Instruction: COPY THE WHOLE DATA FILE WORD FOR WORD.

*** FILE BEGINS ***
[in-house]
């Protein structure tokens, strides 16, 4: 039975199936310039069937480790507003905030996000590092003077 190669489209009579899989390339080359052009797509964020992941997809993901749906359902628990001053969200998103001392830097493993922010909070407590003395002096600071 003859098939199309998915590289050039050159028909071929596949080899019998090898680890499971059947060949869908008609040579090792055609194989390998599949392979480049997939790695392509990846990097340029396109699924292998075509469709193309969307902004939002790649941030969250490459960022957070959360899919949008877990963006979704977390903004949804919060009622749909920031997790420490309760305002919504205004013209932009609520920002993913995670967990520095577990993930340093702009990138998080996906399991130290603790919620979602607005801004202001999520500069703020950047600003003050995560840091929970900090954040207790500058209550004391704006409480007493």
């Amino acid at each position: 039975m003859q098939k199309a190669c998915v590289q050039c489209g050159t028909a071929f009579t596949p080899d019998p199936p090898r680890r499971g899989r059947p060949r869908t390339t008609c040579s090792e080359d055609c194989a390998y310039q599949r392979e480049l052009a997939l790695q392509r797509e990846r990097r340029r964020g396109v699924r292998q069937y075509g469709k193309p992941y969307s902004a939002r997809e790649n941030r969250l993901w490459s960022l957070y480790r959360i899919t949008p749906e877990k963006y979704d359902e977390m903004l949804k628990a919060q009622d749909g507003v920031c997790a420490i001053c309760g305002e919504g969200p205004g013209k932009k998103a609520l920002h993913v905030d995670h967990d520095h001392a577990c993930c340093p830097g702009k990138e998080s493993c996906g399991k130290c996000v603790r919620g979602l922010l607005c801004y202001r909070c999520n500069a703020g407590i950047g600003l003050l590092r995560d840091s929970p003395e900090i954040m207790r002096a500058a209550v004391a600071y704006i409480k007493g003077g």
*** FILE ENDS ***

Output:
[in-house]
């Protein structure tokens, strides 16, 4: 039975199936310039069937480790507003905030996000590092003077 190669489209009579899989390339080359052009797509964020992941997809993901749906359902628990001053969200998103001392830097493993922010909070407590003395002096600071 003859098939199309998915590289050039050159028909071929596949080899019998090898680890499971059947060949869908008609040579090792055609194989390998599949392979480049997939790695392509990846990097340029396109699924292998075509469709193309969307902004939002790649941030969250490459960022957070959360899919949008877990963006979704977390903004949804919060009622749909920031997790420490309760305002919504205004013209932009609520920002993913995670967990520095577990993930340093702009990138998080996906399991130290603790919620979602607005801004202001999520500069703020950047600003003050995560840091929970900090954040207790500058209550004391704006409480007493």
């Amino acid at each position: 039975m003859q098939k199309a190669c998915v590289q050039c489209g050159t028909a071929f009579t596949p080899d019998p199936p090898r680890r499971g899989r059947p060949r869908t390339t008609c040579s090792e080359d055609c194989a390998y310039q599949r392979e480049l052009a997939l790695q392509r797509e990846r990097r340029r964020g396109v699924r292998q069937y075509g469709k193309p992941y969307s902004a939002r997809e790649n941030r969250l993901w490459s960022l957070y480790r959360i899919t949008p749906e877990k963006y979704d359902e977390m903004l949804k628990a919060q009622d749909g507003v920031c997790a420490i001053c309760g305002e919504g969200p205004g013209k932009k998103a609520l920002h993913v905030d995670h967990d520095h001392a577990c993930c340093p830097g702009k990138e998080s493993c996906g399991k130290c996000v603790r919620g979602l922010l607005c801004y202001r909070c999520n500069a703020g407590i950047g600003l003050l590092r995560d840091s929970p003395e900090i954040m207790r002096a500058a209550v004391a600071y704006i409480k007493g003077g």